They all consider "bee brood" to be a delicacy. Consisting of bee larvae and pupae, it reportedly has a "nutty flavor with a crunchy texture when eaten cooked or dried," plus it rivals beef in protein quantity and quality. Cell to table: Device will let you start with plant cells, end with food. Let's face it.
Modern agriculture is in a bit of a rut. It's been coming under increasing fire for its role in climate change – researchers estimate that farms are responsible for 13% of total global emissions (the number is higher when you factor in transportation and industrial processing) – and its toll on finite resources. But human beings need to eat and with the earth's population expected to exceed 9 billion by 2050, how are farmers supposed to feed the world without running the planet into the ground? Ramping up nitrogen flow kicks soybeans into overdrive. With an ever-increasing world population to feed, staple foods like legumes are only going to become more important.
Researchers at Washington State University (WSU) have developed a method to make soybean plants grow larger and produce significantly more seeds by kicking their ability to pull vital nitrogen from the air into overdrive. Scientists: Deep-sea fish can solve world food shortages. Fishing the deep sea has great potential, but scientists warn that we should understand these ecosystems before we start fishing.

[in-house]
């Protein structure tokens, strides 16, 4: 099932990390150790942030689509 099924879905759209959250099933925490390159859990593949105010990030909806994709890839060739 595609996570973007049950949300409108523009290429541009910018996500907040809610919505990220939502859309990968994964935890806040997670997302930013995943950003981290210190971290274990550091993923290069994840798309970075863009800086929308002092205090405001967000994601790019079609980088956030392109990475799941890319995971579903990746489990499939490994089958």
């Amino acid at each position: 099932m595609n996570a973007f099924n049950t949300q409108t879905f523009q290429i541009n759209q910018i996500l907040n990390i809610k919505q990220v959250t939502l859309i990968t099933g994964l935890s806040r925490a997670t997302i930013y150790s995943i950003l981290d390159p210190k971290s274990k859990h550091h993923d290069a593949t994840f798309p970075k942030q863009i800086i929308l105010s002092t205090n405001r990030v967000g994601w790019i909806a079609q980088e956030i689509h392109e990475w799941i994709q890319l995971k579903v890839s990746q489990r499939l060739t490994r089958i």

(Photo: Shutterstock). How to feed the world is one of the most pressing global problems that we face right now and in the future as the world’s population continues to grow. But some scientists think they may have found a solution, deep below the sea. In a new article, marine scientists examine the potential of seafood in the mesopelagic zone, which is the part of the ocean that is between 200 to 1,000 meters deep. The article was recently published in the journal Frontiers in Marine Science. Untitled. Algae: the future sustainable super crop. Johan Andersen Ranberg won the Ph.D.
Cup 2015 for his excellent research dissemination. (Video: DR2) Imagine a crop that grows faster than most others and requires only sun, CO2, and salt water. "Magic" native Australian tobacco plant could be key to space-based food production. Scientists at the Queensland University of Technology (QUT) in Australia have discovered a gene in an ancient Australian native tobacco plant that they say is the key to growing crops in space.